There’s a lot more to be said about the topics I’ve touched on here. Anyhow, I’ll stop here for now and come back with some further thoughts soon.

Charlie Haden – Part I

The passing of this great bass player on July 11th brought up some thoughts about studying and making music, I’d like to share with you. I’ll leave the writing of more extensive and well deserved obituaries and tributes to Charlie Haden for those who are better acquainted with his life and career. As my modest tribute to this pioneer of bass I’ll reflect here on my “musical encounter” with him and what it meant for me.

Institutional study of jazz mostly begins with learning the basics of bebop; swinging on one’s instrument, alone as well as in an ensemble, bebop harmonies and building melodic lines on them according to the voice leading principles, repertoire, etc. Why bebop has been chosen as the centre of the jazz universe in the educational institutions has to be discussed another time. However, we have much to be grateful for to Charlie Haden for showing us “the shape of jazz to come”; showing all the wonderful things the music could and can be – whether one would call it jazz or something else.

To me this world began open when my bass teacher of the time Ari-Pekka Anttila gave me a tip to check out the then fresh duo album of Charlie Haden and Pat Metheny Beyond the Missouri Sky (1997). 15 years later that album continues to touch me and has now become part of the “soundtrack of my life” bringing back many memories. I’m also happy to have had the chance to see the maestro playing live once on his tour with Pat Metheny in 2003.

I’d suggest you to go ahead and listen to the following track at this point. Below I’ll say a few words about this track, how I hear it and what it has meant to me, but I’d recommend you to listen to it first so you’re not “primed” by my views of it. You’re then able to compare your own experience of it with mine and see/hear for yourself whether you agree with me or find my description useful in any way.

Our Spanish Love Song

Charlie Haden is the bass player who stays down low, who plays only the notes that are necessary. He is quiet, in a sense, even as he has a resonant sound, a singing, distinctive tone that speaks of the wood of the instrument, the flesh of his fingers on the strings, the intelligence of man who is thinking his way though the songs he plays and the humanity of a man who can hear the lyrics in his heart with every measure. Will Layman (PopMatters.com)

When I play, it’s very important to me to bring out the wood – like the tree – of the bass. I like to sound like a rainforest. Charlie Haden

Musically the lesson I was trying to learn from Haden was to say what I had to say with less notes. I find the duo performances with Haden and Metheny very effective in driving that point home. Pat Metheny is a master of playing long, elaborate, melodic lines. Forming a continuous flow these lines draw a firework-like picture rich in colours and details in dynamics, timing and harmony for the keen ear to pick up. Charlie Haden, on the hand, plays a few carefully chosen notes executed with equal mastery, cherishing every note, every stroke of his musical brush, embracing the very touch of the canvas, the creation of a musical space for the audience who is invited to share it with him. This is the musical being-in-the-world in a Heideggerian sense I’ve talked about before.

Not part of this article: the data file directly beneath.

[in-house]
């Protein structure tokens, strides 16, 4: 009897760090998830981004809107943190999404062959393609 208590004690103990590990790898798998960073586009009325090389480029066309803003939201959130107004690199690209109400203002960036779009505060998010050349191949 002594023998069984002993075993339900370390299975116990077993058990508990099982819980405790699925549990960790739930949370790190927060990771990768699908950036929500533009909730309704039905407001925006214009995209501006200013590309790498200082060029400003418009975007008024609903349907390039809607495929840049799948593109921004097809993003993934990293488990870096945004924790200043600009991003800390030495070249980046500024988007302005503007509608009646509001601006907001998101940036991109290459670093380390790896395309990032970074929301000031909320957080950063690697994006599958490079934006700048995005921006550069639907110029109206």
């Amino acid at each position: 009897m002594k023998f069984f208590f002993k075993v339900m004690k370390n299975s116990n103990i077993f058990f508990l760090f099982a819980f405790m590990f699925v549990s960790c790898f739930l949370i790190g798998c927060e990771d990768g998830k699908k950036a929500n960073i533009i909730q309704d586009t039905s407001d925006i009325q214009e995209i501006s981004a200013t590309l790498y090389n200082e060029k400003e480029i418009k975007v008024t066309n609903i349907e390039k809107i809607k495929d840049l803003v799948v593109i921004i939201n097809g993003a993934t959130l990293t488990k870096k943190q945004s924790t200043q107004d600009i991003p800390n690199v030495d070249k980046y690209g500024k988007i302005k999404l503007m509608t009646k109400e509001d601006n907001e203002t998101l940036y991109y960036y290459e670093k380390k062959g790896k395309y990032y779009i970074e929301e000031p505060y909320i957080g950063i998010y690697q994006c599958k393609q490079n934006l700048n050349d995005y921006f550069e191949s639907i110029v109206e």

Our Spanish Love Song, from the above-mentioned album you’ve just heard is a great example of what I’m trying to say here; as well as a tune I spent a lot of time studying in attempt to emulate Haden’s approach. The bass solo in the studio version is nothing short of haunting in its beauty and simplicity. The ascending melodic line breaths through the harmonies of the song, marking the changes and building up the tension towards the last part of the form where he resolves it with some arpeggios on the finishing cadence of the form.

In short, Haden has taught me much about the sound of the instrument and the effective use of it in self expression in a way that is economic rather than flashy, and emotional rather than “academic”.  My first teacher at the Conservatory of Amsterdam Arnold Dooyewerd also helped me a great deal in this search,  more specifically advising me to try and bring forth the “Spanish” in this song.

The closest I got in my own playing to realising the lessons from Haden, in my opinion,  can be heard on Rauhaton Rinta from the Finnish-Dutch group Aina.

Rauhaton Rinta from Aina – Leino (2005).  Composition by Izak Boom, lyrics by Eino Leino

When I first began writing this post I could only think of the above-mentioned duo album with Pat Metheny that I really know of Charlie Haden. But while browsing YouTube for his music I was reminded of three other albums on my shelf he plays on.  See Part 2 for my thoughts about/around those albums.

Music(ology)

Rebirth Brass Band @ Maple Leaf, New Orleans Feb 15 2011. Photo by Mikko Karjalainen

As already mentioned, my background in music is practical as well as academic. Since both of these approaches to music are going to be apparent in my writing here, I’ll try and open up my thinking a bit here so that you know where I’m coming from with my ideas about music.

Musical practice

With the practical side I basically mean making music; practising an instrument, rehearsing and performing, many hours on daily basis for several years. That kind of engagement with music results in a quite specific experience of music as the pragmatic questions are never far from one’s mind, even when just listening to music.

No music no life

Musicology

Academic study of music, however, may in principle take up any angle to music one can possibly think of. Musicology, as the discipline is called, has various sub-disciplines studying music as e.g. physical, biological, psychological, cultural, social, historical, political, economical or legal phenomenon, just to name a few – and often various combinations of these and other approaches. To put a kind of Heideggerian phenomenological frame to it, musicology reveals, discovers and studies the multiple dimensions of music as a way of being-in-the-world, music as a human activity through which we engage with the world around us.

Treme Sidewalk Steppers 2nd line February 6th 2011

Music as a cultural phenomenon

My interest in music has for a while been mostly as a cultural and social phenomenon. Many of the other dimensions, however, are more often than not integrated into the previous. A good example of this is the New Orleans brass band tradition I did my last larger study on. While springing from the aspiration of social upheaval of the late 19th century Creole and black New Orleanians, the brass bands and music of these groups quickly became vehicles for political and economical advancements as well. And being an outdoor practice the musics physical, acoustic characteristics (read: loud) were very consciously used to underline and drive home the music’s complex message. Although much has also changed with these practices, most of this still holds for the 21st century post-Katrina New Orleans brass band music as well.

I hope this opens up my thinking a bit and helps you follow my line of thought in the posts here. And of course any and all questions/ideas/comments are welcome.  Stay tuned!

Cheers,  Mikko